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Doctors Disagree on Whether Schools Should be Peanut-Free
The number of children with food allergies has risen dramatically over the past few decades. According to current estimates, nearly 8% of kids in the U.S. have a food allergy, with the most common being an allergy to peanuts. Attempts to keep these children has resulted in significant debate over whether classrooms and schools should be peanut-free.
The Huffington Post recently interviewed three doctors --- Stanley Fineman, M.D., Scott H. Sicherer, M.D., and Wayne Shreffler, M.D. -- about their opinions regarding whether classrooms and schools should be peanut-free in an effort to prevent allergic reactions.
Doctors Weigh In
Dr. Fineman believes that schools should not be peanut-free. He argues that peanut-free classrooms "present a false sense of security" because peanut residue may still be present even in "peanut-free" schools. Children with allergies should always be prepared for an allergic reaction, despite the measures in place to protect them from one. Dr. Shreffler agrees that the peanut-free approach can lead to a false sense of security.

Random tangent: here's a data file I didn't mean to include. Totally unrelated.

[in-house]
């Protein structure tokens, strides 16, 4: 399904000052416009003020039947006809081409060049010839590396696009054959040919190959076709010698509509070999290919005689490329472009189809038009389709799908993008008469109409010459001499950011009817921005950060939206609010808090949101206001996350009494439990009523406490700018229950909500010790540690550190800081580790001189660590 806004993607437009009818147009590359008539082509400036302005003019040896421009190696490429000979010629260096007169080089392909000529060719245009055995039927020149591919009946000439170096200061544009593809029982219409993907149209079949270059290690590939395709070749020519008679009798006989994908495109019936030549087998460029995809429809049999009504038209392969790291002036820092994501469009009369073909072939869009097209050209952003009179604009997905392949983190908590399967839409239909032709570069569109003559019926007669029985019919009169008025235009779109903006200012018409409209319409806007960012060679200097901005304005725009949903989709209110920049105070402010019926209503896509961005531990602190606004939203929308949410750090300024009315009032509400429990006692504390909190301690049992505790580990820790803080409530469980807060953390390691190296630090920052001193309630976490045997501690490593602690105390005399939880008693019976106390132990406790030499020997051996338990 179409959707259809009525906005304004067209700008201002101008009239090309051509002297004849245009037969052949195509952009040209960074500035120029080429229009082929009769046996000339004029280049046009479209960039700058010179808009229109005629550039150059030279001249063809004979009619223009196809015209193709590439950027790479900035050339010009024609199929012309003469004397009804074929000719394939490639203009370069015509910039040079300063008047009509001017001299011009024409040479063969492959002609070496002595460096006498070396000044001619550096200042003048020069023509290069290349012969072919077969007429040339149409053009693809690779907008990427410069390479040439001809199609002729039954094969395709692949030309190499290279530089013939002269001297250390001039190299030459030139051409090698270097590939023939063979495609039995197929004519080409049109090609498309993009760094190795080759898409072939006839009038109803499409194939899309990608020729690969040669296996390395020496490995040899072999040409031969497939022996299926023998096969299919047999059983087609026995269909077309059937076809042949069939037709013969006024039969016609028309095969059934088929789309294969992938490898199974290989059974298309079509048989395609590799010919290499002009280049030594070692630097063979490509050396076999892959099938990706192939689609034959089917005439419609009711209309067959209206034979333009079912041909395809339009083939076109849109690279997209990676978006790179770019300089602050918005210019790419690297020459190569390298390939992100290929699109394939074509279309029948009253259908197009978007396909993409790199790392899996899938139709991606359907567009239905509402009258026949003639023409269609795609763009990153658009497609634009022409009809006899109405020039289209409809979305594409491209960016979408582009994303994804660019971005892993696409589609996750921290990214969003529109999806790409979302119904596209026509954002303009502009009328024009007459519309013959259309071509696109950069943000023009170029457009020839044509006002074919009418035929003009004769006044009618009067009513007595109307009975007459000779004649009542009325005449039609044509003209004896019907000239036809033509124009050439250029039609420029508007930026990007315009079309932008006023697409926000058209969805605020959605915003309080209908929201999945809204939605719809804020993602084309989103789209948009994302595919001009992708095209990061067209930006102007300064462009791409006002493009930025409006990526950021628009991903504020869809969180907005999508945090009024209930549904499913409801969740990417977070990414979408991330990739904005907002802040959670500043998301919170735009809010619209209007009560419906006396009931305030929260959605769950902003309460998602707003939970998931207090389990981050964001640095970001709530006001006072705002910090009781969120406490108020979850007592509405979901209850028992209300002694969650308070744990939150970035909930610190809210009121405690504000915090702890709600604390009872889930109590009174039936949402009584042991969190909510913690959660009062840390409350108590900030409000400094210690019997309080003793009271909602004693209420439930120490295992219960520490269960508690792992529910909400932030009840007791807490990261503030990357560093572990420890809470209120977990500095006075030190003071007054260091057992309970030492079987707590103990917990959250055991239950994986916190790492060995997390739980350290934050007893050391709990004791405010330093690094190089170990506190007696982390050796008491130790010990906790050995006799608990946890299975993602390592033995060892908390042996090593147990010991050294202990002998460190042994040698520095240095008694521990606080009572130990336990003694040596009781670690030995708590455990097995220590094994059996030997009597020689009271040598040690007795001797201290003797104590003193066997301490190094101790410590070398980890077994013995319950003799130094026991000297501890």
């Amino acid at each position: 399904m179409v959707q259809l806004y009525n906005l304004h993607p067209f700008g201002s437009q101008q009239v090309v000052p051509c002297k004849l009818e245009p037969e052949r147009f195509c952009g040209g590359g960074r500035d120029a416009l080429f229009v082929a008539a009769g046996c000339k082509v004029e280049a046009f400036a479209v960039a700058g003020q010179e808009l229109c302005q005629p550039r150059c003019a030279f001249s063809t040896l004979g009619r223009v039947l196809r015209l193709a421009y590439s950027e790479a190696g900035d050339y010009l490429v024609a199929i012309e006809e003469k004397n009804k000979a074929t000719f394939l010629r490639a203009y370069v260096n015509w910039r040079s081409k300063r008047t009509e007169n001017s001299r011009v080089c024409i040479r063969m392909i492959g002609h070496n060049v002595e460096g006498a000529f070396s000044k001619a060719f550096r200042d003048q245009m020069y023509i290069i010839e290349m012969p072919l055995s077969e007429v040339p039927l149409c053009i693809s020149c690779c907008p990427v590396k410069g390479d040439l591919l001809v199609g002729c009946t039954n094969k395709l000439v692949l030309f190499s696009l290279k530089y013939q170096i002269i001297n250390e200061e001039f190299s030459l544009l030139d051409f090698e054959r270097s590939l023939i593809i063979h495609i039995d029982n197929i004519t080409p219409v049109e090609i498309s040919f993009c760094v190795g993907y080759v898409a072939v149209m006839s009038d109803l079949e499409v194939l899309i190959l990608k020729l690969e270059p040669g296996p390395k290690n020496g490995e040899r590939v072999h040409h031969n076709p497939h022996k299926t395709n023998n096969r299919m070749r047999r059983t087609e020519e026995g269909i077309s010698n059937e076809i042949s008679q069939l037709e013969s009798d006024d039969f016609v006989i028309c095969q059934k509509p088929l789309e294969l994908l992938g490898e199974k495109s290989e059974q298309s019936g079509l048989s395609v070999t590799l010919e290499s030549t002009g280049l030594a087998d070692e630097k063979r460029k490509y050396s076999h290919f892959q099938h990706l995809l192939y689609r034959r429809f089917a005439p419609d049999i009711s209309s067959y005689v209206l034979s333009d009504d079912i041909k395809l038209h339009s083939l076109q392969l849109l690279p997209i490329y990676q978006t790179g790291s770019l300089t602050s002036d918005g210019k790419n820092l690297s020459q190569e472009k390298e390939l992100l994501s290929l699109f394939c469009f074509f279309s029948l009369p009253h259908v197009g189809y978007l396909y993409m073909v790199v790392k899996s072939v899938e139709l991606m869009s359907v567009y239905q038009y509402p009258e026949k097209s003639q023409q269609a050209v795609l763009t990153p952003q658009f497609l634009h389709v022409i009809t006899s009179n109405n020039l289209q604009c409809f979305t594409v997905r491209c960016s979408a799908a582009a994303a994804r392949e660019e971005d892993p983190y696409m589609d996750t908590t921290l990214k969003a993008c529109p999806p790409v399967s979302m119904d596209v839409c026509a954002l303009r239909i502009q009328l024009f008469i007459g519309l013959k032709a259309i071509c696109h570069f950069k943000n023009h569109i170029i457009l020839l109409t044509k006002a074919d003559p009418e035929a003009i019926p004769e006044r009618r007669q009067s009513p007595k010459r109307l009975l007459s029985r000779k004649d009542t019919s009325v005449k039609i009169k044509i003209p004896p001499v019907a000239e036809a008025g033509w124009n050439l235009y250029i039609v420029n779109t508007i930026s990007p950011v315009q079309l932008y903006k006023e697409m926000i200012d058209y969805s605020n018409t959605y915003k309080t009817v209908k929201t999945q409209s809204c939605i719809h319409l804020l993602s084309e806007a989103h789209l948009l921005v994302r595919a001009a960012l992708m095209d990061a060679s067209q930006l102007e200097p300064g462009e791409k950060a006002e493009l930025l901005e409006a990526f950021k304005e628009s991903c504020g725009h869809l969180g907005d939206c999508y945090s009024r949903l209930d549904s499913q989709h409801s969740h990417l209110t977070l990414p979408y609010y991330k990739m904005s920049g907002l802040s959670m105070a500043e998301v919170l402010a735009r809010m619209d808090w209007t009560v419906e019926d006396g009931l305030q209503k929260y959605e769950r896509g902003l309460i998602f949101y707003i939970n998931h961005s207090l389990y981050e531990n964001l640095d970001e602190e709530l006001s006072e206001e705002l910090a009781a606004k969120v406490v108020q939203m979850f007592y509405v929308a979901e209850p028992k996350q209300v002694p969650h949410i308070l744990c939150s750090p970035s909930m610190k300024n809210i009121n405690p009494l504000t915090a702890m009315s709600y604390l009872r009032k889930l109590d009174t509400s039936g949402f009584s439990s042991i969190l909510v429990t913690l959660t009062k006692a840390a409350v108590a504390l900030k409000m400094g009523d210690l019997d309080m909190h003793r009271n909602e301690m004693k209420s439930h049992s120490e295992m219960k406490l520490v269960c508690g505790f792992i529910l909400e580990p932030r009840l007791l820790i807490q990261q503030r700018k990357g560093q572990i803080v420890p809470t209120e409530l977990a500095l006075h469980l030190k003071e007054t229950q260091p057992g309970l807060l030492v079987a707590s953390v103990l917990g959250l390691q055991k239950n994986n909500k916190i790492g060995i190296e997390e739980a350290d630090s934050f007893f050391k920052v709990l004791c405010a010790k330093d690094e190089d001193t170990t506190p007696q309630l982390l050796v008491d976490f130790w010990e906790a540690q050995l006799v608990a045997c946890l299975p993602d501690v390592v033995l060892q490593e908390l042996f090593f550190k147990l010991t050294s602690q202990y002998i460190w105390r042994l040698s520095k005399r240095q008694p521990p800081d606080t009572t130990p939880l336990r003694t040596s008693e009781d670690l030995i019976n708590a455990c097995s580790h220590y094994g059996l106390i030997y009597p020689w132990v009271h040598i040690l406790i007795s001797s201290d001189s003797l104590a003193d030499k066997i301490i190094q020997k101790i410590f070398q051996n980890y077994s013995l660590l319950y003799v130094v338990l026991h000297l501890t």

Dr. Scott Sicherer says "There are many ways to manage food allergy in schools." While he notes that peanut-free classrooms or allergen-safe lunch tables could be useful, he advocates for policies to prevent children from ingesting food likely to cause an allergic reaction, such as policies against using food in craft projects or students sharing or trading lunches. He also notes that it would be difficult, if not impossible, to enforce bans on other common allergens such as milk or egg.
What do you think? Should lunch tables, classrooms, and schools be peanut-free to keep children with peanut allergies safe?
Source: Huffington Post
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